Tuesday, June 1, 2010

Daughterly News

Last month I travelled to visit with my daughter and son-in-law in North Carolina which was a lot of fun, wish I could have stayed longer.

It was only for a few days so I brought only two projects to work on. A baby blanket and the second Bayerische sock.

On the way there on the plane I put a ball of yarn in the seat back in front of me and naturally walked off the plane without it so I couldn't work any more on that project. When I picked up the Bayerische sock I remember too late that one of the needles had broken, since I forgot about that I hadn't brought any extra needles in that size.
Now I was project-less.

Not to worry - daughter took me to three local yarn shops. At one I bought a skein of Malabrigo sock yarn which the shop owner wound for me and I was back in business. By the time I got home I had almost finished the first Pomotamus sock. I really like the Malabrigo sock yarn - very nice to work with and the colorway is pretty too.

My daughter learned to crochet within the past year and likes to do amigurumi.
She designed and worked this dragon up herself - isn't it adorable?

For Mother's Day she made this sheep for me - it is just too cute.....

A few weeks ago I started a pink baby sweater with this pattern from Garnstudio......just as I was closing in on finishing the sweater my daughter and son-in-law called to let us know that we'd become grandparents next January - yay! Double yay for someone to wear the sweater (ok, I know it could be a boy, I'll just have to make a blue sweater too).

Rona Shawl Redux

My fuschia beaded Rona shawl at 56" diameter was just too small, no way around it except to frog back and add more rows before the edging. I still had almost a full skein of yarn left. 

It took several weeks and lots of playing in Excel to figure out how to enlarge this shawl.

Finally it dawned on me that what I needed to do was increase until there was a multiple of 16 (the repeat for the edging) and then do the edging. The original pattern has 48 sets of 16 sts at the start of the edging. The edging on the first version was really tight so it seemed to me that there needed to be a lot more stitches allowing for increasing the diameter. I decided to work a simple stitch pattern with increases until there were 96 sets of 16 stitches and then work the edging. This would add about 20 additional rounds.

That went fine for a while and then it became apparent that with twice as many stitches I would soon run out of yarn. So I reworked my spreadsheet eliminating several rounds in the edging pattern but keeping the 'integrity' with the quintuple yarnovers in the edging design.

That decision made it also became apparent that I would soon run out of beads. Back to LadyBug Beads for a third tube of fuschia beads. Surely that would be enough, wouldn't it?

At the start of the final edging row it seemed there were still quite a lot of beads and I decided I might as well use them up, they give the shawl better drape due to the weight and why save them. It was very difficult though to add the beads at the same time as the crochet bind off, so I worked a round slipping two, adding a bead, slipping two, adding a bead, etc.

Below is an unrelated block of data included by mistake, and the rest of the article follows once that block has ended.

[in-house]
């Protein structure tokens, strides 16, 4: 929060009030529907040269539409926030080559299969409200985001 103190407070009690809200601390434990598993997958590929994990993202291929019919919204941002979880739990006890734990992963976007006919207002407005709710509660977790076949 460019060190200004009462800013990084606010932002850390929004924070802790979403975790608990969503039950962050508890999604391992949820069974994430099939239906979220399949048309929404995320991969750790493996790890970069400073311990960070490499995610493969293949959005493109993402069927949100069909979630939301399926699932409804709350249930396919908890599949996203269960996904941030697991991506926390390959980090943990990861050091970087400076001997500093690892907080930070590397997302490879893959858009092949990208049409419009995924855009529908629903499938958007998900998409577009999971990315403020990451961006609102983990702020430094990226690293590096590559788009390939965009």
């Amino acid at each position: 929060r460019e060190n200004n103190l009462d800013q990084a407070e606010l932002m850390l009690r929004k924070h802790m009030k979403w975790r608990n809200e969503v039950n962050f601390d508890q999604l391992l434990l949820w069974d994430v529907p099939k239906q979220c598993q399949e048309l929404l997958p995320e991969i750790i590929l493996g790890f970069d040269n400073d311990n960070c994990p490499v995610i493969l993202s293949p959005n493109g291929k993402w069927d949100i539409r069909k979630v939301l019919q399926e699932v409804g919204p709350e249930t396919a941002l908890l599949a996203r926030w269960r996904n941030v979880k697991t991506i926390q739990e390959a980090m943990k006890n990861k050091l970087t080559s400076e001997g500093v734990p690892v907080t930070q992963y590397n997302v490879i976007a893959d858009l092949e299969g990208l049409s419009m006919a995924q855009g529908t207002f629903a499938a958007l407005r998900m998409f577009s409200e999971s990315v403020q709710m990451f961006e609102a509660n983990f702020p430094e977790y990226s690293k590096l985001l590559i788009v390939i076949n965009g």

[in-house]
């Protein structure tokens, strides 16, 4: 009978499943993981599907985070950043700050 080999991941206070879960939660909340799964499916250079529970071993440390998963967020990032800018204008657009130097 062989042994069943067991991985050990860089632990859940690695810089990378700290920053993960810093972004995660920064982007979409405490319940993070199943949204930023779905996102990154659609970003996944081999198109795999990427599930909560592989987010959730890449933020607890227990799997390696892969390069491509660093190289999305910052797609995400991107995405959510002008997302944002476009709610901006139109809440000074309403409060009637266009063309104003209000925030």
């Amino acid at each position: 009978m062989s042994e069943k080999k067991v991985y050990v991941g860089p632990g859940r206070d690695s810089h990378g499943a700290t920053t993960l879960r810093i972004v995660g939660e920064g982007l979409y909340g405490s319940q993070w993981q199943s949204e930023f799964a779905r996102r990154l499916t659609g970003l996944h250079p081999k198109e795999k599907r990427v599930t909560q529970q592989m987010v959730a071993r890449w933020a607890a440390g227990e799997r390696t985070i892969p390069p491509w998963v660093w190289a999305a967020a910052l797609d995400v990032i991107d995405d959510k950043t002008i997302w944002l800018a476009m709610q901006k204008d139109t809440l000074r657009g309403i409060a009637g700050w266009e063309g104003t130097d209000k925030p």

As I neared the end it seemed there were barely enough beads to finish. Now I had to go fishing down the side of the sofa for whatever beads I could find there (plus three dpn's and assorted crumbs and dust), then my son moved the sofa so I could hunt down more beads that were hiding in the carpet.

Just when I was thisclose to adding the final beads things got a bit hairy. First I accidentally knocked over the container of beads and they went hither and yon across the floor and I had to gather them all up again! Then as I neared the very end I could see I'd be short about a half dozen beads. There had to be more of those little buggers in the carpet. With Ott Lite in hand I went behind the sofa to hunt down more escapees. It's close quarters between the sofa and the bay window and when I stood up I stepped down on the plastic vent cover which shattered on impact. While picking up pieces of the vent cover I noticed red stains on the carpet and thought one of my dogs must have bled on it until it dawned on me it wasn't the dogs - duh - my toe was dripping blood - I had sliced it on the vent cover!

Could anything else go wrong? I so wanted to get this shawl done and over with.

Finally I began the crochet bind off which was taking about 5 minutes for each repeat even when I didn't accidentally drop a stitch or two and have to take time to recover the stitches, that meant it would take about 8 hours just to bind off! Not only that - the yarn supply was getting suspiciously low.

In the end there were two beads left and several yards of yarn - whew! I decided I had better carefully check if there were any dropped stitches at the bind off before blocking the shawl. Good thing I tugged on it all the way around not once but twice and found a couple dropped stitches the first time around and a few more the second time around. Quickly repaired those with a length of yarn at each occurrence and then spent a couple hours blocking.

I am pleased to say that this Rona Shawl is finished for the second and last time...........it now measures 60" across, only a few more inches than before but the extra stitches made all the difference.


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